Under: Heather Farley
A recent article in Fast Company listed the favorite productivity secrets of a few well-known CEOs. Let’s take some of those and add a few SIPA leaders to the mix.
Keep one day a week free from meetings. Asana CEO Dustin Moskovitz has implemented a company-wide “No Meeting Wednesdays” (NMW) rule. “The high-level goal of NMW is to ensure that everyone gets a large block of time each week to do focused, heads-down work,” he writes on the company blog.
Create conditions for success. "You need your staff to collaborate to create products that can grow platforms," said Tim Hartman, CEO of Government Executive Media Group. "Create a culture to build trust and collaboration, and breaking down silos... Think ambitious experiments and trust each other. If you look around and don't see that, you have a problem."
Define your mission. Knowing what your mission is is critical, said Heather Farley, COO of Access Intelligence. “Und ...
"[Director Sam] Mendes is known for creating 'a safe room' for rehearsals. 'People are free to have a bad idea. Frequently the bad idea illuminates where the great idea is,' [producer Scott] Rudin said. 'Sam makes the room embracing, warm. He's very open about what he perceives to be his own mistakes. If he doesn't know something, he's entirely comfortable asking the questions. That makes people feel incredibly well protected.'"
—A recent New Yorker profile by John Lahr on award-winning theater and film director (Oscar winner for American Beauty) Sam Mendes.
Like many industries that date back awhile, business valuation has a lot of older white men. Towards the end of an honest, funny, hopeful and proud women's leadership panel at SIPA Annual 2018 in June, Lucretia Lyons, president of Business Valuation Resources, related a story.
At a SIPA Annual 2018 session on Creating a High-Performance Culture Across Your Company, executives Brian Crotty of OPIS, Heather Farley of Access Intelligence and Christopher Mairs of Leeds Equity Partners spoke about identifying star potential in their employees.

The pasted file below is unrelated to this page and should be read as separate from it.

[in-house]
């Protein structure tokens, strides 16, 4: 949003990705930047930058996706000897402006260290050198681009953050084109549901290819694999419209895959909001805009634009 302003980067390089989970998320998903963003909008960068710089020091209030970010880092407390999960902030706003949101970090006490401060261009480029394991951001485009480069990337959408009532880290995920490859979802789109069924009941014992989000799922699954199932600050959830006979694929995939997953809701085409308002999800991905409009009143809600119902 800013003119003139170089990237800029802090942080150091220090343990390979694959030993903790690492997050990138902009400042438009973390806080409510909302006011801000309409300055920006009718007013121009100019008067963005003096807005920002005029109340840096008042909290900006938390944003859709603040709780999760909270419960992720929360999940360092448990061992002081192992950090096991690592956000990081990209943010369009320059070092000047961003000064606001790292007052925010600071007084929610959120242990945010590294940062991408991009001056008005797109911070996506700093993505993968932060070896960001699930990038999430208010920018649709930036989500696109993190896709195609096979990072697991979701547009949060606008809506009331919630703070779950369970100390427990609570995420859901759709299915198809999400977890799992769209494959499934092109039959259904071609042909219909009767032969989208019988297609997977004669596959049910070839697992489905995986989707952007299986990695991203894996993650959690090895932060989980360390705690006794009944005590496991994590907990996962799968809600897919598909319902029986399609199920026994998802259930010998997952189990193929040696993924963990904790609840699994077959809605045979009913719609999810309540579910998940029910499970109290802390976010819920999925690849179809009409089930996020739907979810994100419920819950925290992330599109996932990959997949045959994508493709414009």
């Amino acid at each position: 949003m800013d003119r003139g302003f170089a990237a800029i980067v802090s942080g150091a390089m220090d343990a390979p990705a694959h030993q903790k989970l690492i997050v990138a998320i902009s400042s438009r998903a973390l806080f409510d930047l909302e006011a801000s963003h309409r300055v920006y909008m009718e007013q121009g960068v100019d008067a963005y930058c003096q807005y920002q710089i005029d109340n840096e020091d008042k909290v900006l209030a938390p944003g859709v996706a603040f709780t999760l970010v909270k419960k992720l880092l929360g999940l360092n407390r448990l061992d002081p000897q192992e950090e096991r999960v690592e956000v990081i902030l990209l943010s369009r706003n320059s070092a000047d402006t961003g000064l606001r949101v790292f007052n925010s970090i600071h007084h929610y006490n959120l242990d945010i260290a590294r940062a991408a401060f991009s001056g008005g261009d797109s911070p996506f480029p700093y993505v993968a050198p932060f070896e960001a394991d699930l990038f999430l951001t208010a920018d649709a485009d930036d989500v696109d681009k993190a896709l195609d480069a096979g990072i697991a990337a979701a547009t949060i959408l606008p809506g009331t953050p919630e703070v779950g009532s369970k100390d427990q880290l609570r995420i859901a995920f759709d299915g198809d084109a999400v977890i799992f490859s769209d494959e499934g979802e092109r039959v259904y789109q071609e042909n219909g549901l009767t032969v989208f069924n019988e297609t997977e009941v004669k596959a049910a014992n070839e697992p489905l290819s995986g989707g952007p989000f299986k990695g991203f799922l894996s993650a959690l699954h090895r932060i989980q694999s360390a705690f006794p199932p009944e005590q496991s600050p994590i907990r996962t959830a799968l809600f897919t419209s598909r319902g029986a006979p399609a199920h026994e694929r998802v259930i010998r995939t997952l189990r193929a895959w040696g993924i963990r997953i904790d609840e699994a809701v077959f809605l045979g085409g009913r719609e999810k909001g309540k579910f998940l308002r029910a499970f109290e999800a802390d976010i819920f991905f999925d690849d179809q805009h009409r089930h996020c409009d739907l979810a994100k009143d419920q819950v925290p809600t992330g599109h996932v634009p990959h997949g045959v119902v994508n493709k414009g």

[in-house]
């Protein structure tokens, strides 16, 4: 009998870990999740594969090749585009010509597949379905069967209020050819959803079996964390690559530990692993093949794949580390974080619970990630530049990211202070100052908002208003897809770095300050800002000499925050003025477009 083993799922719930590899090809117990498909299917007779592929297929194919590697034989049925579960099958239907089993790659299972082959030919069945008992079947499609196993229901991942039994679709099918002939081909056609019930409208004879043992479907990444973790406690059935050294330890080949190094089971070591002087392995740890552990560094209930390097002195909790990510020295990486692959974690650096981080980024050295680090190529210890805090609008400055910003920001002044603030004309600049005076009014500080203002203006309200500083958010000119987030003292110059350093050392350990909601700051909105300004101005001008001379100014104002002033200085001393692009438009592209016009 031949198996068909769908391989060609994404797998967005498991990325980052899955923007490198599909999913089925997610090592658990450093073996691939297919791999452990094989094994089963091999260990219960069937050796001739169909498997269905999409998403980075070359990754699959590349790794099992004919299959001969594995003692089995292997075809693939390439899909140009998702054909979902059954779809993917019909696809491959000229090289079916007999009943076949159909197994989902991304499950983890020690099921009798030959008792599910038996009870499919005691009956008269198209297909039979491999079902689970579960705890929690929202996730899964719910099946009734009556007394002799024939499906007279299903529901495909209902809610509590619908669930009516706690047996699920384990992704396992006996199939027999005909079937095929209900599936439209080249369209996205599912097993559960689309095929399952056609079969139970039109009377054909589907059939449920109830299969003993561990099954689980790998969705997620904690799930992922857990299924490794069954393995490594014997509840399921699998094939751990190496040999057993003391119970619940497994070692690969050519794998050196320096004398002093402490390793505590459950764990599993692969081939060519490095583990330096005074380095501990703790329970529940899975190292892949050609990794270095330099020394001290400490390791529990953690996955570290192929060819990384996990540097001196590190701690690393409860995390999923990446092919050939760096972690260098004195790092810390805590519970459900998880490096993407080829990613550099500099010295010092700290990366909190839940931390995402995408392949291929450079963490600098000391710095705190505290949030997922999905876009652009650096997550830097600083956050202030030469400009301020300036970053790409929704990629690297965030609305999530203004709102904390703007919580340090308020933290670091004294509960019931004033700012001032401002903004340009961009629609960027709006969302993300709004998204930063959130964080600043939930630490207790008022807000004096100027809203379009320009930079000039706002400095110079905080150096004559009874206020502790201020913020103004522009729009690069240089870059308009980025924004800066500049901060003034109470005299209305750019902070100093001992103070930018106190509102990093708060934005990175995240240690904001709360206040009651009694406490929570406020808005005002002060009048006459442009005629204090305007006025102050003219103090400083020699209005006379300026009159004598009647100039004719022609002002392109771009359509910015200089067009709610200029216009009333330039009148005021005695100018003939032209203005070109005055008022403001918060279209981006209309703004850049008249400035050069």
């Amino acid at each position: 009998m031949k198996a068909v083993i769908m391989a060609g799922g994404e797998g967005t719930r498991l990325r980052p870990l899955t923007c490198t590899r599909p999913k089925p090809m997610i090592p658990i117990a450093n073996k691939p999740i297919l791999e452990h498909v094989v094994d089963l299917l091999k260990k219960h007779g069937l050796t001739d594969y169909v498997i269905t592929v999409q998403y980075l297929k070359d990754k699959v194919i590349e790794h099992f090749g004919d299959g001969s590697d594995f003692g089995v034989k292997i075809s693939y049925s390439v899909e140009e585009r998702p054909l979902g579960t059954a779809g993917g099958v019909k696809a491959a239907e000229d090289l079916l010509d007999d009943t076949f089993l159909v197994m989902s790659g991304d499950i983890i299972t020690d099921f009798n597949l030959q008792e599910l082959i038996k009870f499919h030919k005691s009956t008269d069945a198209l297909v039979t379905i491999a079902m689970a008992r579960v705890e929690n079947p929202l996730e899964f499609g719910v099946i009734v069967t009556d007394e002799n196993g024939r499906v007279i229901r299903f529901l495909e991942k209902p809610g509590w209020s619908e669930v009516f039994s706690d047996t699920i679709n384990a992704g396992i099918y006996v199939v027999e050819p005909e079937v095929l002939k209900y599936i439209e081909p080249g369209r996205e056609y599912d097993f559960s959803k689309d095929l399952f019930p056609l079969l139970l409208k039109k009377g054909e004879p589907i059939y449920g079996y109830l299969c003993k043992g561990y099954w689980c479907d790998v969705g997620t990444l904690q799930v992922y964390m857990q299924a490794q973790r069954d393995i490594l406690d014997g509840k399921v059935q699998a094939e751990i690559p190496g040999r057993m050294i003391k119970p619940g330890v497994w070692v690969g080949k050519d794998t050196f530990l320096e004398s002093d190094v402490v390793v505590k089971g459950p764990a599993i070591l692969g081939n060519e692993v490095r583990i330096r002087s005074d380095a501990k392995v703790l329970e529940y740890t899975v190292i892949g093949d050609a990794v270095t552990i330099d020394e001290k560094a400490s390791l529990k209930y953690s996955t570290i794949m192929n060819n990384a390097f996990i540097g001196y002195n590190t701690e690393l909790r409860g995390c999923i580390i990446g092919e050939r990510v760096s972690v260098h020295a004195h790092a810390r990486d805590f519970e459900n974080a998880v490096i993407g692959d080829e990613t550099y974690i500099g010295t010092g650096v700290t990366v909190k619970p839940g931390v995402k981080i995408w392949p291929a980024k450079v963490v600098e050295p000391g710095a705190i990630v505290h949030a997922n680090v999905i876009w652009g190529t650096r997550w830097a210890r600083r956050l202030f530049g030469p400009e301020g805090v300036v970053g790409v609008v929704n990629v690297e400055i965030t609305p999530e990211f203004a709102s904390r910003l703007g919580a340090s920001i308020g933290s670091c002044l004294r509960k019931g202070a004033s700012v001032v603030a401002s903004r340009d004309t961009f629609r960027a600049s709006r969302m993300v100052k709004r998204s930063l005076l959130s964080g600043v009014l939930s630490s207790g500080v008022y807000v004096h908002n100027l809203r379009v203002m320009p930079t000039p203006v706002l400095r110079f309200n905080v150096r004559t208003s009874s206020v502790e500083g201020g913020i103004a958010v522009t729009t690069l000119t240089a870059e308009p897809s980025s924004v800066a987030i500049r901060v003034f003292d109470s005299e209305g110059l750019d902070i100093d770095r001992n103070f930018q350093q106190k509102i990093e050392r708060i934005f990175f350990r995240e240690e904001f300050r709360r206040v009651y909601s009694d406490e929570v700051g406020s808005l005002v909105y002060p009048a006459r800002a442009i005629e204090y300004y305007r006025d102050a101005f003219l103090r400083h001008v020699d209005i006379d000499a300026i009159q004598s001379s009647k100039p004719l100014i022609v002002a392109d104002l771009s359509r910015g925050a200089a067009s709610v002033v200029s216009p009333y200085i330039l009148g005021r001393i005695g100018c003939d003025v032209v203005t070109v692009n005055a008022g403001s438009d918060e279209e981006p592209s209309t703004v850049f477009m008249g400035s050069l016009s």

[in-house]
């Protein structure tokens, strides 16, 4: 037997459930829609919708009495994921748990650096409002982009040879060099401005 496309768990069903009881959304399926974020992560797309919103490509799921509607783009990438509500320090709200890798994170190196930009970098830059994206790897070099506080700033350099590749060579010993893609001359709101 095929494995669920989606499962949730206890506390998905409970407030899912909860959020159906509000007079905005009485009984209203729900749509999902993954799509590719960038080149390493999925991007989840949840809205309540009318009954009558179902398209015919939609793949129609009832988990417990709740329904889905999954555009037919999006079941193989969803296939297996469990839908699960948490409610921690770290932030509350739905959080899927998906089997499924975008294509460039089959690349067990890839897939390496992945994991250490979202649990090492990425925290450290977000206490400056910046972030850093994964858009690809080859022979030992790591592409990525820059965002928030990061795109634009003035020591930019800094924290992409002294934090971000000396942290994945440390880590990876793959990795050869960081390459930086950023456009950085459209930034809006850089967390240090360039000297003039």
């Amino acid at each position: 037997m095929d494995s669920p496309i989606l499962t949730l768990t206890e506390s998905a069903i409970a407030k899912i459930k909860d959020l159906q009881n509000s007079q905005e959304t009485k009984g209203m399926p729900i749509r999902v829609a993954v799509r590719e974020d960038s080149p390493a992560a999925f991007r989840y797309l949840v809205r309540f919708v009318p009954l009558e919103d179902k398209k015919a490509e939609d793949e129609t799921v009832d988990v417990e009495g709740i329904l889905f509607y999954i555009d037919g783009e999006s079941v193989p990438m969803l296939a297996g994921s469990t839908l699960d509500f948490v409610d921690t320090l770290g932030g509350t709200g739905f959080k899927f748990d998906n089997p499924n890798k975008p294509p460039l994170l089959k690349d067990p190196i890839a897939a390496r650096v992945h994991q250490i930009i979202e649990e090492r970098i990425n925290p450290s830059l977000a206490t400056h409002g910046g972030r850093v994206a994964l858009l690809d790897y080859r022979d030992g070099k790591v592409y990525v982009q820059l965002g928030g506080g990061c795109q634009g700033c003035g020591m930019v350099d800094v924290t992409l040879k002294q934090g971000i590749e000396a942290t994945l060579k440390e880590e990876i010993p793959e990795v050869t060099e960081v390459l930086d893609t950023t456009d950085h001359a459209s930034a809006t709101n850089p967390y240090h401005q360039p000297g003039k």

“The first thing is you give them a task that gets done and you never hear about it,” said Crotty. “Then you give them more and more. They take feedback well, seek it out and become risk takers. They’re willing to get out there, fail and learn from it. It’s also a person that other employees gravitate around—that’s the one I need to keep an eye on.”
Farley recalled a junior reporter who was researching metrics on his articles and setting his own goals. “It’s usually apparent who’s engaging at that level and wants more [responsibility]. It’s hard though. I had a young marketer who I loved—we gave her pay increases, title changes, bu ...
In a full-screen video on Financial Times division Money-Media's homepage—with the headline, "Why should you work for Money-Media?" above it—New York City looks fast-paced and beautiful. We hear from various employees about the career-growing opportunities, trust and camaraderie bursting forth in their brick-laden office. Then we see laughter and food at staff gatherings, a softball title and comfortable meetings.
I just decided not to renew a certain subscription that I had to a cultural institution. In their last letter to me, they said here's what you'll be missing and listed a few benefits. That makes sense—I recall Jim Sinkinson telling us to remind subscribers of what they would be losing if they don't renew. "Great renewal copy threatens a loss—of security, well-being, opportunity, or all three."
"As much as you can in your business, empower people," said Heather Farley, COO of Access Intelligence, kicking off SIPA's energizing and packed Best Practices Conference on Customer Onboarding and Retention. "People are also happier that way. Their stress level is lower. [It's saying,] 'I trust you, I trust your judgment to make the right decisions and handle situations.'"